Humanitarian tourism, while often well-intentioned, raises questions about its purpose, as well as its efficacy in addressing human needs and alleviating suffering.

As I explained previously, the term “sufferari” seems an appropriate label for these excursions due to similarities with a safari.

The question I pose concerning the sufferari among displaced individuals is not, “Is this right or wrong?” but rather, “Is this consistent with how I normally approach another’s suffering?”

Would I feel comfortable touring a children’s hospital in order to personally observe the hardships of families fighting terminal diseases?

How tasteful would it be to visit a shelter for battered women and then post pictures online posing with the victims I met?

Would it be appropriate to visit a hurricane-ravaged town in order to share a 15-minute conversation and Coke with a family whose home lies in wreckage?

I believe all these scenarios would be considered insensitive interaction that risk objectifying victims of suffering and loss. Yet when it comes to refugees, we too often find it acceptable to casually approach another’s pain and trauma.

By no means do I argue that we who are “placed” should distance ourselves from the displaced. Quite the opposite. We cannot turn our eyes away from those who suffer.

Scripture is ever certain that true faith requires an active concern for the poor and oppressed. The more I personally engage with the phenomenon of displacement, the more I see that this human tragedy grieves the heart of God.

When people tell me they are interested in helping meet the needs of displaced individuals, the first action I recommend they take is personal visits.

I know of numerous organizations and churches in Lebanon that coordinate visits in ways that are deeply meaningful and thoroughly edifying to all the parties involved.

As we personally engage the poor, we must constantly confront the challenge of developing methods that do not isolate a person’s humanity within the condition of suffering but rather affirm the beauty of her God-given dignity.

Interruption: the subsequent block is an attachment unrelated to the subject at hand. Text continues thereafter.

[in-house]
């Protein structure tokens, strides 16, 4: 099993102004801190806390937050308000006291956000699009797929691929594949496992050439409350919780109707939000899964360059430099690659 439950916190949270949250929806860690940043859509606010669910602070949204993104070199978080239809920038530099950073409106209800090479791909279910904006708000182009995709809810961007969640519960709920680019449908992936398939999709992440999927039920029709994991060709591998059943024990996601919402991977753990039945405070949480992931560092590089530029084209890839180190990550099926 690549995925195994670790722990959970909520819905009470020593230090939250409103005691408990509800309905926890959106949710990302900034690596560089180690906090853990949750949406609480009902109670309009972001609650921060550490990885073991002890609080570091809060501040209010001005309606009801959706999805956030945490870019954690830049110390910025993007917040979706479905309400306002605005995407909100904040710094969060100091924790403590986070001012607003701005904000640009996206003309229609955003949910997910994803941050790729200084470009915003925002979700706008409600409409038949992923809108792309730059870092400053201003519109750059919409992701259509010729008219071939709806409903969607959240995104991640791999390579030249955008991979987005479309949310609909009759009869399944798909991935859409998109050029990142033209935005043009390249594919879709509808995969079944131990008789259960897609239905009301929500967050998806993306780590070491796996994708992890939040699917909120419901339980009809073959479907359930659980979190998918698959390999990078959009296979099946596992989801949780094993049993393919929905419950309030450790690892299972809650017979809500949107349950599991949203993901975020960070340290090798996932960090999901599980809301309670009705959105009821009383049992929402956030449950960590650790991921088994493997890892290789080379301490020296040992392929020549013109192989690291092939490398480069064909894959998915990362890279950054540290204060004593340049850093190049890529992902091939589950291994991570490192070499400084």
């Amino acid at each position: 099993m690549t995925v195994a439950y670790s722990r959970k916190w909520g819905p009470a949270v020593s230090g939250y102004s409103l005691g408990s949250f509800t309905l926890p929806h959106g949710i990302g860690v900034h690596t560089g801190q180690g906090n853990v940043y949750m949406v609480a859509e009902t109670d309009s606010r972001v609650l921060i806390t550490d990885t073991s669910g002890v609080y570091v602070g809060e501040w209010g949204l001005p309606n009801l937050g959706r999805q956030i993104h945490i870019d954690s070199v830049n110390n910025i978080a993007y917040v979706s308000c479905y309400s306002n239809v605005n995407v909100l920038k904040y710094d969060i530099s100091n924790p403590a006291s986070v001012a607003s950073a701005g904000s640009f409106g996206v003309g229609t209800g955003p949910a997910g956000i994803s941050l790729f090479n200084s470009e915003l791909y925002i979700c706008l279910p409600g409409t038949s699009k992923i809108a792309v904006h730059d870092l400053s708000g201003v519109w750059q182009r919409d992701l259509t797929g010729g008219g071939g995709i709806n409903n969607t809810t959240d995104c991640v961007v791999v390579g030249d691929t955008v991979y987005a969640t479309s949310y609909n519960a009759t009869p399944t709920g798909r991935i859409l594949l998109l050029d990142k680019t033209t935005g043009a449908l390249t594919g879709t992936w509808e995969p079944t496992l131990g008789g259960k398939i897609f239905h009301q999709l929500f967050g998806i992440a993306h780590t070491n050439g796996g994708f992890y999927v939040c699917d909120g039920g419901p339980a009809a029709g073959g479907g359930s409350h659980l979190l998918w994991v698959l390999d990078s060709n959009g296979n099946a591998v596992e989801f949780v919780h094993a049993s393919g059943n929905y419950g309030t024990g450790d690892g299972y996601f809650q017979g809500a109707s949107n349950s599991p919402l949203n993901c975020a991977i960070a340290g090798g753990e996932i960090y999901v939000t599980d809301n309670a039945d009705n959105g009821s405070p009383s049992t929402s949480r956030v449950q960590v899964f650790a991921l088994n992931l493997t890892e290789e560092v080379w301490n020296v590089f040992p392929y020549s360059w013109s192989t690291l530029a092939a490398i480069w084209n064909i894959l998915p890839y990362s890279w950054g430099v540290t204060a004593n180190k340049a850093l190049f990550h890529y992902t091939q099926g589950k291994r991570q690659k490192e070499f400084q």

The following are points I recommend for guarding against the pitfalls of the sufferari within the current global crisis of displacement:

  • Never objectify people who happen to be displaced. Refugee status is a technical label that denotes a specific situation, but we must at all times make our shared status of God’s image-bearers primary.
  • Keep the individual, rather than the situation or condition, at the center of every relationship. This can mean asking the question, “Would I still be interested in engaging with this person when she ceases to be a refugee?”
  • Do not include the distribution of money or aid in personal visits. Let visits be about people sharing with people, not about the rich sharing with the poor.
  • Avoid brief in-and-out visits. Do not make a tent settlement community or a displaced family simply another stop on a tour; be prepared to spend time. The purpose of visits is to experience authentic connection with others, and this cannot be achieved in a mere 30 minutes or less. If you cannot afford to give quality time to the people you want to visit, it is probably better to not visit at all.
  • Be very mindful about posting pictures of people and places of displacement on social media. Never make another’s suffering the background for self-display or promotion.
  • Conduct visits only within the context of consistent, ongoing relationship. For me, this means only taking visitors to displaced families with whom I frequently share my life, with or without the accompaniment of others. If we are not spending time with displaced individuals on our own, we should not spend time with these individuals while hosting visitors.
  • Finally, always consider how you would want others to interact with you if you were enduring extreme suffering. If you are not comfortable having your own personal suffering on display, do not display the suffering of others.

I cannot overstate the need for healthy, life-affirming engagement with the many millions suffering displacement in our world. Everyone has a role to play, and how we act, individually and corporately, matters.

Ministering to the poor, distressed and oppressed must not become a type of industry; displaying another’s suffering must never be a means for superficial ends.

Our ministry to the displaced must at all times navigate particular sensitivities while constantly affirming each person’s sacred humanity.

Let us experience inspiring moments of enriching, human-to-human connection. Let us experience more than a sufferari.

Brent Hamoud is programs manager for a boys’ home in Mount Lebanon associated with Kids Alive International and oversees a literacy program in South Lebanon. He is a 2016 Institute of Middle East Studies graduate. A version of this article first appeared on the IMES blog and is used with permission. His writings also appear on his blog, and you can follow him on Twitter @ThisHamoud.

Editor’s note: This article is the second of a two-part series. Part one is available here.

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